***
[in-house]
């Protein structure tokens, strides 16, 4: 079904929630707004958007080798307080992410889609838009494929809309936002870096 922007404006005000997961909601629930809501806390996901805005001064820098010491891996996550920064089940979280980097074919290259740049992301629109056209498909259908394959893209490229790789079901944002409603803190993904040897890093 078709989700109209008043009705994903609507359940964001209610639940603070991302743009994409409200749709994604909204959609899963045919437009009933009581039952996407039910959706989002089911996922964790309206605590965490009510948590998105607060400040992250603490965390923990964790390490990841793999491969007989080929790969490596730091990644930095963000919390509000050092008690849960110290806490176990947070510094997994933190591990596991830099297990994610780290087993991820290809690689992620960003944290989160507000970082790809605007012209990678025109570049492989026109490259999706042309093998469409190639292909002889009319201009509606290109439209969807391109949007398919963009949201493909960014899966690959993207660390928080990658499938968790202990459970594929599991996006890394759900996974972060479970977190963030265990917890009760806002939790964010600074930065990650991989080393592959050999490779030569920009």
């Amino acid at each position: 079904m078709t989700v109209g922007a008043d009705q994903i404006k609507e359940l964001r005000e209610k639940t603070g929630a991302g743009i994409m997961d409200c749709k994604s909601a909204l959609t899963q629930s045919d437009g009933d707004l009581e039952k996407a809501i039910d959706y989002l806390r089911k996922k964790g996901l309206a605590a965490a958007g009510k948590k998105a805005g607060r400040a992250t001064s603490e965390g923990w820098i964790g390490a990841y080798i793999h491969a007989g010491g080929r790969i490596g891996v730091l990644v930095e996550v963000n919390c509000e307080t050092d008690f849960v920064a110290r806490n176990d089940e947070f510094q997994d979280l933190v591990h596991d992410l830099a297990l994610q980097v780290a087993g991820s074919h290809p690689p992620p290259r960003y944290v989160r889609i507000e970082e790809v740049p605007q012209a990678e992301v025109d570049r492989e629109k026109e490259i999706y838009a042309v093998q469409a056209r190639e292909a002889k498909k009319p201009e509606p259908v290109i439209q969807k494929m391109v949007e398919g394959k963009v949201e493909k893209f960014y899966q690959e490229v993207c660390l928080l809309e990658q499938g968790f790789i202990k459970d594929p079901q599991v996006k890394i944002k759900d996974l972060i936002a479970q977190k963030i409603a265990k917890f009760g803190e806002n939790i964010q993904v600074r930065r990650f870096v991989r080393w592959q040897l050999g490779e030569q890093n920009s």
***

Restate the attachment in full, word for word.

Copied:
[in-house]
């Protein structure tokens, strides 16, 4: 079904929630707004958007080798307080992410889609838009494929809309936002870096 922007404006005000997961909601629930809501806390996901805005001064820098010491891996996550920064089940979280980097074919290259740049992301629109056209498909259908394959893209490229790789079901944002409603803190993904040897890093 078709989700109209008043009705994903609507359940964001209610639940603070991302743009994409409200749709994604909204959609899963045919437009009933009581039952996407039910959706989002089911996922964790309206605590965490009510948590998105607060400040992250603490965390923990964790390490990841793999491969007989080929790969490596730091990644930095963000919390509000050092008690849960110290806490176990947070510094997994933190591990596991830099297990994610780290087993991820290809690689992620960003944290989160507000970082790809605007012209990678025109570049492989026109490259999706042309093998469409190639292909002889009319201009509606290109439209969807391109949007398919963009949201493909960014899966690959993207660390928080990658499938968790202990459970594929599991996006890394759900996974972060479970977190963030265990917890009760806002939790964010600074930065990650991989080393592959050999490779030569920009």
């Amino acid at each position: 079904m078709t989700v109209g922007a008043d009705q994903i404006k609507e359940l964001r005000e209610k639940t603070g929630a991302g743009i994409m997961d409200c749709k994604s909601a909204l959609t899963q629930s045919d437009g009933d707004l009581e039952k996407a809501i039910d959706y989002l806390r089911k996922k964790g996901l309206a605590a965490a958007g009510k948590k998105a805005g607060r400040a992250t001064s603490e965390g923990w820098i964790g390490a990841y080798i793999h491969a007989g010491g080929r790969i490596g891996v730091l990644v930095e996550v963000n919390c509000e307080t050092d008690f849960v920064a110290r806490n176990d089940e947070f510094q997994d979280l933190v591990h596991d992410l830099a297990l994610q980097v780290a087993g991820s074919h290809p690689p992620p290259r960003y944290v989160r889609i507000e970082e790809v740049p605007q012209a990678e992301v025109d570049r492989e629109k026109e490259i999706y838009a042309v093998q469409a056209r190639e292909a002889k498909k009319p201009e509606p259908v290109i439209q969807k494929m391109v949007e398919g394959k963009v949201e493909k893209f960014y899966q690959e490229v993207c660390l928080l809309e990658q499938g968790f790789i202990k459970d594929p079901q599991v996006k890394i944002k759900d996974l972060i936002a479970q977190k963030i409603a265990k917890f009760g803190e806002n939790i964010q993904v600074r930065r990650f870096v991989r080393w592959q040897l050999g490779e030569q890093n920009s």